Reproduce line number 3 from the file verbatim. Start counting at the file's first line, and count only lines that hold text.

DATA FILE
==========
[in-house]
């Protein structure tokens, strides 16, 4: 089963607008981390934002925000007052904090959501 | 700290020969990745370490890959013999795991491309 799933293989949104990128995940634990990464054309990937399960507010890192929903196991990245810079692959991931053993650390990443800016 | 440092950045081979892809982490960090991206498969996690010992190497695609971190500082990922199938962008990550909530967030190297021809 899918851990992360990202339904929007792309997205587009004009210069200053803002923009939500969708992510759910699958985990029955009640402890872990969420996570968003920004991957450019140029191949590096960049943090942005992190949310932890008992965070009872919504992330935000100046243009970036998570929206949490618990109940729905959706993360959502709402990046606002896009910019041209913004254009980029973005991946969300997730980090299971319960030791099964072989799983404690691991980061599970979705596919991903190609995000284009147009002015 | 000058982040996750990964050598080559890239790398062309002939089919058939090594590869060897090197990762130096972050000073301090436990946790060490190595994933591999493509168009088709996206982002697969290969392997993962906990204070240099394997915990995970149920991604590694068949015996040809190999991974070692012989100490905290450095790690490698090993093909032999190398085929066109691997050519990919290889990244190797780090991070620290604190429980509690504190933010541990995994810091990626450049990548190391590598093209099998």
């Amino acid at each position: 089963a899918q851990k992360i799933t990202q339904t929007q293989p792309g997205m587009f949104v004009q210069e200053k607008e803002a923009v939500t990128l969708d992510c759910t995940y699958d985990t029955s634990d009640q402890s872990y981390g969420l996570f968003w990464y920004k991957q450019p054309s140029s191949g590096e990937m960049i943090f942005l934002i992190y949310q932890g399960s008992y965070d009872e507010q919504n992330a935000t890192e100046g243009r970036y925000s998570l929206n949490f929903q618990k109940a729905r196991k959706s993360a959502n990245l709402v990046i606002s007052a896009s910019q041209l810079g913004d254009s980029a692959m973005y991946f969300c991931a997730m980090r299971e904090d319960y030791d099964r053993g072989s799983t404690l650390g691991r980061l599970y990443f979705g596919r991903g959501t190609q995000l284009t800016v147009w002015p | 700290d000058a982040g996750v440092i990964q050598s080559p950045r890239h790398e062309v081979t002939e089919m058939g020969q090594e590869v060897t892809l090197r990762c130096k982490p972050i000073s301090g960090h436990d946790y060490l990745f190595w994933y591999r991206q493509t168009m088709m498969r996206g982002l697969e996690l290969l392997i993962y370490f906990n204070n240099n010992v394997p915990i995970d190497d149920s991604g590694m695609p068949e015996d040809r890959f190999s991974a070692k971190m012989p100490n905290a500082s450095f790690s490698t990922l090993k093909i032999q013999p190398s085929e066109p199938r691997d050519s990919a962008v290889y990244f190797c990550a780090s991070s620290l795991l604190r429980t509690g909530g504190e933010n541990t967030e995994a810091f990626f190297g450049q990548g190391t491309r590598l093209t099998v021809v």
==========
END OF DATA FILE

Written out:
């Amino acid at each position: 089963a899918q851990k992360i799933t990202q339904t929007q293989p792309g997205m587009f949104v004009q210069e200053k607008e803002a923009v939500t990128l969708d992510c759910t995940y699958d985990t029955s634990d009640q402890s872990y981390g969420l996570f968003w990464y920004k991957q450019p054309s140029s191949g590096e990937m960049i943090f942005l934002i992190y949310q932890g399960s008992y965070d009872e507010q919504n992330a935000t890192e100046g243009r970036y925000s998570l929206n949490f929903q618990k109940a729905r196991k959706s993360a959502n990245l709402v990046i606002s007052a896009s910019q041209l810079g913004d254009s980029a692959m973005y991946f969300c991931a997730m980090r299971e904090d319960y030791d099964r053993g072989s799983t404690l650390g691991r980061l599970y990443f979705g596919r991903g959501t190609q995000l284009t800016v147009w002015p | 700290d000058a982040g996750v440092i990964q050598s080559p950045r890239h790398e062309v081979t002939e089919m058939g020969q090594e590869v060897t892809l090197r990762c130096k982490p972050i000073s301090g960090h436990d946790y060490l990745f190595w994933y591999r991206q493509t168009m088709m498969r996206g982002l697969e996690l290969l392997i993962y370490f906990n204070n240099n010992v394997p915990i995970d190497d149920s991604g590694m695609p068949e015996d040809r890959f190999s991974a070692k971190m012989p100490n905290a500082s450095f790690s490698t990922l090993k093909i032999q013999p190398s085929e066109p199938r691997d050519s990919a962008v290889y990244f190797c990550a780090s991070s620290l795991l604190r429980t509690g909530g504190e933010n541990t967030e995994a810091f990626f190297g450049q990548g190391t491309r590598l093209t099998v021809v």